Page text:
Sunday, November 02, 2008

College papers overwhelmingly favor Obama

Barack Obama has garnered more than twice as many daily newspaper endorsements as John McCain, according to Editor and Publisher. But the results are even more lopsided for college newspapers: 65 to 1.

Of the 66 college newspapers counted in the E&P tally, only one -- The Daily Mississippian at the University of Mississippi -- endorsed McCain.

In its Oct. 28 endorsement, The Daily Mississippian agrees with McCain's argument that he is the more experienced of the two candidates.

"We feel Sen. McCain’s experience in foreign affairs and his decision to not raise taxes on anyone of any class of society makes him the clear choice for president," the editors write. "Sen. McCain has a history of stepping across party lines; the same cannot be said of Sen. Obama."

The editorial notes that the five editors on the editorial board were split on the decision.

The pro-McCain editorial was the most read story on The Daily Mississippian's Web site last week. At last count, 31 people had commented on it, offering a range of opinions.

Among the red-state college papers that endorsed Obama are The Louisville Cardinal at the University of Louisville, The Daily Gamecock at the University of South Carolina, the Daily Texan at the University of Texas-Austin, the Oklahoma Daily at the University of Oklahoma and The Optimist at Abeline Christian University. The Arizona Daily Wildcat at the University of Arizona, McCain's home state, also came out for Obama.

For a list of college newspaper endorsements, scroll down to the bottom of this article on E&P.

Wednesday, October 29, 2008

A lousy week for journalists -- and j-students

KANSAS CITY - What a week to be at the ACP/CMA National College Media Convention! Here I am with all these eager young college students, many of whom harbor dreams of entering the field of journalism in the next year or two, and there’s nothing but carnage in the industry.

As David Carr writes in The New York Times this morning, “It’s been an especially rotten few days for people who type on deadline."

Just consider:
  • The Christian Science Monitor announced Tuesday it would cease publication of its weekday print edition.
  • On the same day Time Inc., publisher of Time magazine, Fortune, People and Sports Illustrated, announced it was cutting 600 jobs and reorganizing its staff.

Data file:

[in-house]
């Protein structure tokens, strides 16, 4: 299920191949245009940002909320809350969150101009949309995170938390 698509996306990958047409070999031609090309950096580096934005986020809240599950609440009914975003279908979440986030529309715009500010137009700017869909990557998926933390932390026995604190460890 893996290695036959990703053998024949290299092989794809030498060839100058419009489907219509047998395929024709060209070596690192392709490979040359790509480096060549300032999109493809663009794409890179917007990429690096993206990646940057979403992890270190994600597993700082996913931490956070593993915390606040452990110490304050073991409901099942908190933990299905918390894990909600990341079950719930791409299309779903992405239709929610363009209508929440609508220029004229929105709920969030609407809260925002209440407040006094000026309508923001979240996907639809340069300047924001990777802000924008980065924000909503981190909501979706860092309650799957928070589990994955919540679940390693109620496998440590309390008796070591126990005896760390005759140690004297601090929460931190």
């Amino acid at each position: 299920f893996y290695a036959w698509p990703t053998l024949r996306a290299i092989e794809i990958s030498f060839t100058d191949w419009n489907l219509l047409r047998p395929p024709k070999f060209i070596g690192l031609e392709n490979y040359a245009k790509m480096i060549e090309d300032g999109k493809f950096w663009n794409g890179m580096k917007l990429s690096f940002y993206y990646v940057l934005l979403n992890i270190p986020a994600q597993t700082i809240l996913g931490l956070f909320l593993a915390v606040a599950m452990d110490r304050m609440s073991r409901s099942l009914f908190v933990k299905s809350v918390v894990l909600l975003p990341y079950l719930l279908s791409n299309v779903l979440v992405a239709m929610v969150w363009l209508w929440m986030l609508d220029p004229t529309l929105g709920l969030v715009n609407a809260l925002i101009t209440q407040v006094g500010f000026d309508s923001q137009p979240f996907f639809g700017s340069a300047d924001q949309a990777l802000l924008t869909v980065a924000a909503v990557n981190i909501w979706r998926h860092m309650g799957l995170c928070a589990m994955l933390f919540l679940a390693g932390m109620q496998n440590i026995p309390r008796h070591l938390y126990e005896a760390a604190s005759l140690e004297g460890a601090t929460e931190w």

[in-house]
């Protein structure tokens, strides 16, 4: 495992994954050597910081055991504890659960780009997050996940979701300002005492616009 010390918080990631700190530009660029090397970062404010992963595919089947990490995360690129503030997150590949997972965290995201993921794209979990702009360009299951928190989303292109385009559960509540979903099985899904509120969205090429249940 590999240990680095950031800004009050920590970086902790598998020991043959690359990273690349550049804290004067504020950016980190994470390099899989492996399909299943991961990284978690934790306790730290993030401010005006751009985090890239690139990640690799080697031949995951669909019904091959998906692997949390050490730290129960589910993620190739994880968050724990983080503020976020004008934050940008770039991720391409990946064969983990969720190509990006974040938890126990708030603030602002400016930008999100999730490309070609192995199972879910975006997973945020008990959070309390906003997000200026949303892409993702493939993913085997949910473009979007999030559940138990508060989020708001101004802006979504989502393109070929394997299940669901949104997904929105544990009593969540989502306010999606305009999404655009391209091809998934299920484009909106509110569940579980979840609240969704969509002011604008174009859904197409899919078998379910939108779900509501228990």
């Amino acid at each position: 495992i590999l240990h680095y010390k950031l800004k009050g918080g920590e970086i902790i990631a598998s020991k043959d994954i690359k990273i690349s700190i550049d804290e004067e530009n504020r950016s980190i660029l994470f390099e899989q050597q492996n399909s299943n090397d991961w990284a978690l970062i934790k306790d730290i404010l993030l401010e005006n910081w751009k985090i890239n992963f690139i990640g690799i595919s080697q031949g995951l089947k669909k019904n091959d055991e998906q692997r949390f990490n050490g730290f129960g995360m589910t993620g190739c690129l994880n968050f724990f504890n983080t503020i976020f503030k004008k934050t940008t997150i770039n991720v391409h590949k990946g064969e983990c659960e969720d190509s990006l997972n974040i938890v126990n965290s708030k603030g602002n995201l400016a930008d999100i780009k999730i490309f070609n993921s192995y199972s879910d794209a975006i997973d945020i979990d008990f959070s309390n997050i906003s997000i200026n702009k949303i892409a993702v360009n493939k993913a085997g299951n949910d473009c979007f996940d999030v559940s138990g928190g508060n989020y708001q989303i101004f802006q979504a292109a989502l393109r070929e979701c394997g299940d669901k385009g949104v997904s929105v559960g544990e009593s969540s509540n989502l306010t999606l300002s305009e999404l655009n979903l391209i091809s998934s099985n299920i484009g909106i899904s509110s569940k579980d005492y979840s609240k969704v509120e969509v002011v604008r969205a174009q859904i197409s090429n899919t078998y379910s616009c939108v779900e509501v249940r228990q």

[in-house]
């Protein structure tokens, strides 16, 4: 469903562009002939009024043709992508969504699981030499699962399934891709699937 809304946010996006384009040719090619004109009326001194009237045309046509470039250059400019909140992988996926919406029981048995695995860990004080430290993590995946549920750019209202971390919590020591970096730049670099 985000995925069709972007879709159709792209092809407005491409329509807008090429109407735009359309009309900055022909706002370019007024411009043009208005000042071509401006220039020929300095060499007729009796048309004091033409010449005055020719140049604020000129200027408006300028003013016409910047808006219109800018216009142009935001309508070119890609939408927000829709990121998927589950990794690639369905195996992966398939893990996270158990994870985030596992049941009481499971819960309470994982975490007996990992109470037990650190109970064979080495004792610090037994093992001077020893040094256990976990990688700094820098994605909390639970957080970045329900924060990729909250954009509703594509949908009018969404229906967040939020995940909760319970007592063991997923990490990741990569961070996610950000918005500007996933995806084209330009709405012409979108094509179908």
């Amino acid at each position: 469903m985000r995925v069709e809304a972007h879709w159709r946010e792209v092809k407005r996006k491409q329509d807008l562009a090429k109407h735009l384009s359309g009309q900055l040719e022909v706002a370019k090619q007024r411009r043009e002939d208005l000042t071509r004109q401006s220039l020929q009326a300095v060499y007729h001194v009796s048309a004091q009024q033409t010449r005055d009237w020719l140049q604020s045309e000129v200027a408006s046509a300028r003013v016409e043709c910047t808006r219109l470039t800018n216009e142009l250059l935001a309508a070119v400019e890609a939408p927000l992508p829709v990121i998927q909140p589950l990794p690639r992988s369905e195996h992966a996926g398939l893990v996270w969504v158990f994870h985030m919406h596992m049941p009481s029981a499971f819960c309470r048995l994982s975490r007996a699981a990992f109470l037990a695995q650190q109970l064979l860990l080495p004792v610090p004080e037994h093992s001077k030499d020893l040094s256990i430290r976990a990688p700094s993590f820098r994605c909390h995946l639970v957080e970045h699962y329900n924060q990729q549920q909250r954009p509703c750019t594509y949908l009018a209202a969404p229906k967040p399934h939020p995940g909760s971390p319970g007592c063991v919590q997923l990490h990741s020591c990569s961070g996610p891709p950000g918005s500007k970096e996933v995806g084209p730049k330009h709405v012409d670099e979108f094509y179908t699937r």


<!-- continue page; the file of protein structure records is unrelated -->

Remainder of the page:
• Gannett, the largest newspaper publisher in the country, revealed plans to lay off 10 percent of its work force, as many as 3,000 people.
  • On Monday, the Tribune Company announced it was cutting 75 more jobs from the newsroom of The Los Angeles Times, leaving it approximately half the size it was at the turn of this century.
  • And The Star-Ledger of Newark, the 15th-largest paper in the country, declared plans to reduce its editorial staff by 40 percent.

All this came amid news that the nation's daily newspapers saw circulation decline more steeply than anticipated. On Monday the Audit Bureau of Circulations reported that average weekday circulation was 38,165,848 at 507 of the nation's leading dailies in the six months ending in September, a 4.6 percent decline from 40,022,356 a year earlier. Up till then, advertising revenue had risen quarter after quarter.

Here at the Marriott in downtown KC, where nearly 1,800 students and advisers involved in college media are gathered for five days of workshops and panel discussions, we urge students to develop new skills. We encourage them to "think multimedia," we teach them how to create interactive maps, audio slide shows and video reports for the Web so that they'll be able to do things that 25-year veteran reporters and photographers can't. We tell them they need to be flexible, creative and skilled in many areas to survive and thrive.

But even with such new media skills, where are they going to get jobs? News Web sites are struggling too. And online publications do not appear to be the savior of their print counterparts.

As Carr notes in his column, "More than 90 percent of the newspaper industry’s revenue still derives from the print product, a legacy technology that attracts fewer consumers and advertisers every single day."

Two weeks ago, the Times and other news media reported that online revenue at newspaper sites was stalling. In the second quarter, it was down 2.4 percent compared with last year, to $777 million, according to the Newspaper Association of America.

The impact here in Kansas City is palpable. Only three media companies sent recruiters to the convention, down from about 14 in previous years. Why should they meet with potential employees when they have no jobs to fill?

And still we talk here about the power of "capital-J" journalism. We encourage our students to seek out the truth, to expose wrongs, to, as the old saying goes, "comfort the afflicted and afflict the comfortable."